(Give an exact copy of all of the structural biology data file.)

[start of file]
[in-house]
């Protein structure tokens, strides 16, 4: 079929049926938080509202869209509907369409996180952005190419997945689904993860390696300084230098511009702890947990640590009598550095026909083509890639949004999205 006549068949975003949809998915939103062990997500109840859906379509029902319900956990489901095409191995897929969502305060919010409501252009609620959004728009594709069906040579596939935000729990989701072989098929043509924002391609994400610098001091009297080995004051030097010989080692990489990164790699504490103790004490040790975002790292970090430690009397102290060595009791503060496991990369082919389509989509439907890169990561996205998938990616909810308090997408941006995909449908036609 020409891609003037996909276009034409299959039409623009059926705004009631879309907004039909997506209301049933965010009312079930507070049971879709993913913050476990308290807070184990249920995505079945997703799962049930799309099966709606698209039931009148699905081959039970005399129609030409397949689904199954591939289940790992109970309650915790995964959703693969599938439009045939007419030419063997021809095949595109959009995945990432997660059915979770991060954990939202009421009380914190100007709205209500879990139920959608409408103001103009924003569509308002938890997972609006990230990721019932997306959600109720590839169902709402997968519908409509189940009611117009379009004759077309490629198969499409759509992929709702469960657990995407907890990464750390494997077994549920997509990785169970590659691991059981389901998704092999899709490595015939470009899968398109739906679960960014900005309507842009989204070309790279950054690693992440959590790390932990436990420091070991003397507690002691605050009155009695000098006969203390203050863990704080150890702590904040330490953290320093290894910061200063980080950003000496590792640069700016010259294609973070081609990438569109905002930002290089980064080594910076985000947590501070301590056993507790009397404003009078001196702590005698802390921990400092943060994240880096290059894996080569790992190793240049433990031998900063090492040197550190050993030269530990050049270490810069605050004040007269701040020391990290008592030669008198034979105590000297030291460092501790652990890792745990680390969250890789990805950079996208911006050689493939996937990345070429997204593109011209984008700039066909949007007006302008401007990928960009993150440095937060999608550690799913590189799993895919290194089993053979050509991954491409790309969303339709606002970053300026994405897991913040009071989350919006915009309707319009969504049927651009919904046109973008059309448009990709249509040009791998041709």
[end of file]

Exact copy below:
[in-house]
């Protein structure tokens, strides 16, 4: 079929049926938080509202869209509907369409996180952005190419997945689904993860390696300084230098511009702890947990640590009598550095026909083509890639949004999205 006549068949975003949809998915939103062990997500109840859906379509029902319900956990489901095409191995897929969502305060919010409501252009609620959004728009594709069906040579596939935000729990989701072989098929043509924002391609994400610098001091009297080995004051030097010989080692990489990164790699504490103790004490040790975002790292970090430690009397102290060595009791503060496991990369082919389509989509439907890169990561996205998938990616909810308090997408941006995909449908036609 020409891609003037996909276009034409299959039409623009059926705004009631879309907004039909997506209301049933965010009312079930507070049971879709993913913050476990308290807070184990249920995505079945997703799962049930799309099966709606698209039931009148699905081959039970005399129609030409397949689904199954591939289940790992109970309650915790995964959703693969599938439009045939007419030419063997021809095949595109959009995945990432997660059915979770991060954990939202009421009380914190100007709205209500879990139920959608409408103001103009924003569509308002938890997972609006990230990721019932997306959600109720590839169902709402997968519908409509189940009611117009379009004759077309490629198969499409759509992929709702469960657990995407907890990464750390494997077994549920997509990785169970590659691991059981389901998704092999899709490595015939470009899968398109739906679960960014900005309507842009989204070309790279950054690693992440959590790390932990436990420091070991003397507690002691605050009155009695000098006969203390203050863990704080150890702590904040330490953290320093290894910061200063980080950003000496590792640069700016010259294609973070081609990438569109905002930002290089980064080594910076985000947590501070301590056993507790009397404003009078001196702590005698802390921990400092943060994240880096290059894996080569790992190793240049433990031998900063090492040197550190050993030269530990050049270490810069605050004040007269701040020391990290008592030669008198034979105590000297030291460092501790652990890792745990680390969250890789990805950079996208911006050689493939996937990345070429997204593109011209984008700039066909949007007006302008401007990928960009993150440095937060999608550690799913590189799993895919290194089993053979050509991954491409790309969303339709606002970053300026994405897991913040009071989350919006915009309707319009969504049927651009919904046109973008059309448009990709249509040009791998041709």